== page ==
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Arizona Privatizes Health Care in State Prison System

On April 27, 2011, Arizona Governor Jan Brewer signed into law House Bill 2154, which resulted in the privatization of medical care for prisoners in the Arizona Department of Corrections (ADC). The move comes three years after ADC’s food services were privatized. The Republican-dominated state government favors privatization as a means to cut costs and help reduce a large budget deficit.

The idea of privatizing the ADC’s health care system seemed dead in January 2011, but HB 2154 moved quickly through the legislature to the governor’s desk as an emergency measure. In a May 9, 2011 email, ADC Director Charles Ryan described the privatization debate as “a long and tedious issue for ADC and Health Services employees,” and urged prison medical staff to comply with the law and assist in the privatization transition.

The ADC began developing a plan to contract for medical services for the state’s 34,000 prisoners in July 2011. Understandably, ADC health care employees, who faced around 750 job losses due to privatization, were not happy.

Previous legislation introduced in 2009 (HB 2010) required that privatization of the ADC’s health care services not exceed the department’s cost for providing medical care to prisoners. HB 2154 removed that cost limitation.

“The legislation speaks to the best qualified. The legislation does not speak to a target dollar amount,” Ryan noted.

Ten companies responded to the ADC’s 2011 request for proposals (RFP) for the prison medical care contract, including Correctional Health Partners, Wexford Health Sources and Corizon; the latter company was formed following the merger of Prison Health Services and Correctional Medical Services in June 2011.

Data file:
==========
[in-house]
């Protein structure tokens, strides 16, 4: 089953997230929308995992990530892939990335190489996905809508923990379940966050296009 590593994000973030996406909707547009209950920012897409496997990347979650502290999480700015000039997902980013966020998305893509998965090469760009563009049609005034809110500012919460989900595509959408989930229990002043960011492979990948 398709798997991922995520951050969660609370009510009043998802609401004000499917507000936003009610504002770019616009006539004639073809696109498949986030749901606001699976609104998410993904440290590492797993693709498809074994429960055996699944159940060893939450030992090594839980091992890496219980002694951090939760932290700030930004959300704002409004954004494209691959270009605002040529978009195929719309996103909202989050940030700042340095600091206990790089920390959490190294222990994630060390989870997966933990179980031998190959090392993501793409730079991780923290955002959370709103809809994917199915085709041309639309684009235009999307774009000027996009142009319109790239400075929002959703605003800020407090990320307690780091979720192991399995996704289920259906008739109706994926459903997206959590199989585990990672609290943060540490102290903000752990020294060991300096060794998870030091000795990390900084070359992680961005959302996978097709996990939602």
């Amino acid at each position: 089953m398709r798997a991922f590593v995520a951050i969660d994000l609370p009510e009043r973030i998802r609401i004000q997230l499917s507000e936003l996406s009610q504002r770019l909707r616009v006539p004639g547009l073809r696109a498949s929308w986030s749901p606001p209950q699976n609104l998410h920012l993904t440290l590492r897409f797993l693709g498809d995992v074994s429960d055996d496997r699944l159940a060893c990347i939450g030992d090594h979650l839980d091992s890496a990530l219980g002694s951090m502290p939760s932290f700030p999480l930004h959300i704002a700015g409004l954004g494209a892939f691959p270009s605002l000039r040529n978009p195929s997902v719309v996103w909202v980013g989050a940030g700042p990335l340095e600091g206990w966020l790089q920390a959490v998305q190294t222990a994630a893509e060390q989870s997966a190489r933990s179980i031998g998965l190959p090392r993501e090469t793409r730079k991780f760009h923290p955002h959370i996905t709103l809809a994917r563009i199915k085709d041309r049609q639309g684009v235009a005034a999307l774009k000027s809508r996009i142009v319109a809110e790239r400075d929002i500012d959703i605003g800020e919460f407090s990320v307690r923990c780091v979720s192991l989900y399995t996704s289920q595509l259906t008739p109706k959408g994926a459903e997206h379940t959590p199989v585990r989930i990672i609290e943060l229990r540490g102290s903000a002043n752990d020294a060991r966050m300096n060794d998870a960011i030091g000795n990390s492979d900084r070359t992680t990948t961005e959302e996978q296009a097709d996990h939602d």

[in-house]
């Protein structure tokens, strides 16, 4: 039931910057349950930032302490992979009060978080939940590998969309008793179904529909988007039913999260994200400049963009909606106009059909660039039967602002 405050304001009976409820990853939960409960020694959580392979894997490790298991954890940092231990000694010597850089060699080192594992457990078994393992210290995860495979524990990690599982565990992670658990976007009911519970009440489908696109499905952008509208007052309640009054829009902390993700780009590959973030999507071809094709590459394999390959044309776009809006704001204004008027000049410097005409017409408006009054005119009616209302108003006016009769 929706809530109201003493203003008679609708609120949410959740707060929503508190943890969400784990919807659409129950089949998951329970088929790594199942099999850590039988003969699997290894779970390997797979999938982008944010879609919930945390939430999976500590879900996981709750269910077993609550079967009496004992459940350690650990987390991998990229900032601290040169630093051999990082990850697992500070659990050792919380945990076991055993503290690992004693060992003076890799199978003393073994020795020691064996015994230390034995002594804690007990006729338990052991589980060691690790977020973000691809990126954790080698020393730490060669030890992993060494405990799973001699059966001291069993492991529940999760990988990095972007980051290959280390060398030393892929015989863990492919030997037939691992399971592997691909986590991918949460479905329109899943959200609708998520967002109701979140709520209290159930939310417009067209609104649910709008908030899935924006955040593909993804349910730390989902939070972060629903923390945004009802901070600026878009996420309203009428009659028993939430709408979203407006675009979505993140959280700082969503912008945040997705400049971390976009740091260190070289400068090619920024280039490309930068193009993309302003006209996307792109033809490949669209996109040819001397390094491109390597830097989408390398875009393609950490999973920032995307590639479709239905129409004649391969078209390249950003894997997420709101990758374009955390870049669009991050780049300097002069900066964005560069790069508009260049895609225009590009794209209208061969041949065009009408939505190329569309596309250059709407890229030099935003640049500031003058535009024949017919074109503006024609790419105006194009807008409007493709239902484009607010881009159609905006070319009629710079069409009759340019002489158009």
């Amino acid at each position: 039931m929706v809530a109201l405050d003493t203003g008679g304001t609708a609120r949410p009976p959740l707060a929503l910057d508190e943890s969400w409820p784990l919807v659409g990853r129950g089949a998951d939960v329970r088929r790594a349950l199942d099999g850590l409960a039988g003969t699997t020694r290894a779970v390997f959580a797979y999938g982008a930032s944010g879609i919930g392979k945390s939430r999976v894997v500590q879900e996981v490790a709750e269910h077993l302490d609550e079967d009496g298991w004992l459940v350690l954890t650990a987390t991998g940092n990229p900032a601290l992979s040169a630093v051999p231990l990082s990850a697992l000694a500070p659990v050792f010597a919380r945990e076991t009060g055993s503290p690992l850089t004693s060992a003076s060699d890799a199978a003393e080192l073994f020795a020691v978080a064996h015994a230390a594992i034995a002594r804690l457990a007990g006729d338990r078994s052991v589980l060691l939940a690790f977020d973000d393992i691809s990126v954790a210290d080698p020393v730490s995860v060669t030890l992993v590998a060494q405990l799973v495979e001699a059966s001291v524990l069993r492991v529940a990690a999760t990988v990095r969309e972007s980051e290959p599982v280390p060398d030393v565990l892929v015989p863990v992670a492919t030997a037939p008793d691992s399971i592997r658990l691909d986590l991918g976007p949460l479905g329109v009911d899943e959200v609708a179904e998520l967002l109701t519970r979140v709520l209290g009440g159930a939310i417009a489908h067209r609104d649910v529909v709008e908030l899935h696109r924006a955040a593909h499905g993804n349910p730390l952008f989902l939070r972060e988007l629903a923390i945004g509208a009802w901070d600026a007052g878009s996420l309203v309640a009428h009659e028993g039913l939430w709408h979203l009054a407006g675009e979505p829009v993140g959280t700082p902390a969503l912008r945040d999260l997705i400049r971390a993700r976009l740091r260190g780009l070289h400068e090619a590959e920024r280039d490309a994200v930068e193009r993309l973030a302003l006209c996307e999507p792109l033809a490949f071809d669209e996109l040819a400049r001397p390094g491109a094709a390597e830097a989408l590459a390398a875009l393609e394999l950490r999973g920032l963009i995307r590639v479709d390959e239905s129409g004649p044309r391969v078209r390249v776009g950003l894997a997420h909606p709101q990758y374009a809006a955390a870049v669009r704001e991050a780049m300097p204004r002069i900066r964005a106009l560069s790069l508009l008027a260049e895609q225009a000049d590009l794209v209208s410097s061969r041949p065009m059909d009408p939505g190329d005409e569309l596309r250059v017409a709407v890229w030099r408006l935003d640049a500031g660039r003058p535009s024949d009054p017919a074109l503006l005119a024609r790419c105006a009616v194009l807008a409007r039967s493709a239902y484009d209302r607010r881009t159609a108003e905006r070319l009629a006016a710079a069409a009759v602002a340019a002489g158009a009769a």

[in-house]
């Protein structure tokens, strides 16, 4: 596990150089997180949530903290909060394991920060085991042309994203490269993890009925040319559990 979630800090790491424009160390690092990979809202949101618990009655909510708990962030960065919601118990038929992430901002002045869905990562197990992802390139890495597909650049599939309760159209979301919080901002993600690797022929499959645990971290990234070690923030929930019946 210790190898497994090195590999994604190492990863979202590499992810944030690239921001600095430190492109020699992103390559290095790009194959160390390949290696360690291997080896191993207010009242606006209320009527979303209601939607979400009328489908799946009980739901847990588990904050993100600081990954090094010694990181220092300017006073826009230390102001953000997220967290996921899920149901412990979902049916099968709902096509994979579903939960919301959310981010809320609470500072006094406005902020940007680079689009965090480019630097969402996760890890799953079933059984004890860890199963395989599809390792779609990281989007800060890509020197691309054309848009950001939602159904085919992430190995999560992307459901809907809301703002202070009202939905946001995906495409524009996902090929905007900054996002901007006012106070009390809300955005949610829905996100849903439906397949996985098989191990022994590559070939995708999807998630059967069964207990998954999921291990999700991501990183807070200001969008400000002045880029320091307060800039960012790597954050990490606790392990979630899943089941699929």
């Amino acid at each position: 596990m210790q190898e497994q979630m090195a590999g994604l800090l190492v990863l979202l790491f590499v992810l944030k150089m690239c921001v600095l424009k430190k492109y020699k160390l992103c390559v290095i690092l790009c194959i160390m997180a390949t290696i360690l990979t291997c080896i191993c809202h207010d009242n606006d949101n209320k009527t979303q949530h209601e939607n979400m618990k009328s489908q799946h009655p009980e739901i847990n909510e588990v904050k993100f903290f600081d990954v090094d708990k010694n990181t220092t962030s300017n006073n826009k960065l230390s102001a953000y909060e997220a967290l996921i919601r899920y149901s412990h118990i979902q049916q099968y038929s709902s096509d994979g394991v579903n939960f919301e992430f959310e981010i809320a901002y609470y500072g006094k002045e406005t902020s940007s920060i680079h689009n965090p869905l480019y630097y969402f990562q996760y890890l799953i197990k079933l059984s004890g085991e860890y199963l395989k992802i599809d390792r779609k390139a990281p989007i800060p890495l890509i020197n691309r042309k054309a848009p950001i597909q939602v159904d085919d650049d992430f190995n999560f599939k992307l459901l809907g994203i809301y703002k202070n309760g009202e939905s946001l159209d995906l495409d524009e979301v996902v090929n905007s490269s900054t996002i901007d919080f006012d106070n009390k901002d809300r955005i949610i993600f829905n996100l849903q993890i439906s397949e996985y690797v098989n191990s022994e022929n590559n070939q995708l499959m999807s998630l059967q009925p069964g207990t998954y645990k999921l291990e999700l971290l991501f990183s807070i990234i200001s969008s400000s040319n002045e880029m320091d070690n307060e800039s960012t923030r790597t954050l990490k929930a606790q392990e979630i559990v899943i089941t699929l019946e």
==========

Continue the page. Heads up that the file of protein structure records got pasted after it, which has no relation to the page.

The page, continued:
In April 2012, Wexford was awarded a three-year, $349 million contract. This works out to an average of $116.3 million annually – or $5 million more per year than the ADC spent on prisoner medical care in fiscal year 2011, which was $111.3 million. State Rep. John Kavanagh, who championed the privatization legislation, said money would be saved over time through reduced pension costs for ADC employees whose jobs were privatized.

Caroline Isaacs, director of the American Friends Service Committee’s office in Tucson, Arizona, disagreed. “This has never been about saving money; the real reason is that legislators are ideologically wedded to privatization and damn the evidence,” she said.

The ADC’s transition to privatization of prison medical services is expected to be finalized by June 30, 2012. Meanwhile, in November 2011 the ADC agreed to investigate complaints that prisoners had been denied treatment for serious medical conditions by state health care employees, and a lawsuit over inadequate prisoner medical care was filed by the ACLU and the California-based Prison Law Office on March 22, 2012. See: Parsons v. Ryan, U.S.D.C. (D. Ariz.), Case No. 2:12-cv-00601-NVW.

As reported extensively in PLN, private prison health care providers have a history of providing shoddy medical services while pursuing profits at the expense of prisoners, including Wexford Health Sources. [See, e.g.: PLN, June 2011, p.12; Dec. 2010, p.27; Nov. 2009, p.16].

According to a September 2007 study co-authored by University of California-Santa Barbara economist Kelly Bedard, which examined the results of privatization of prison health care services in 32 states, for every 20 percent increase in privatization of prison medical staff, the prisoner mortality rate increased by 2 percent.

Sources: www.eacourier.com, Arizona Capitol Times, Arizona Republic, www.acluaz.org, “Prison Health Care: Is Contracting Out Healthy?” by Kelly Bedard and H.E. Frech III (September 2007)

Related legal case

Parsons v. Ryan


 

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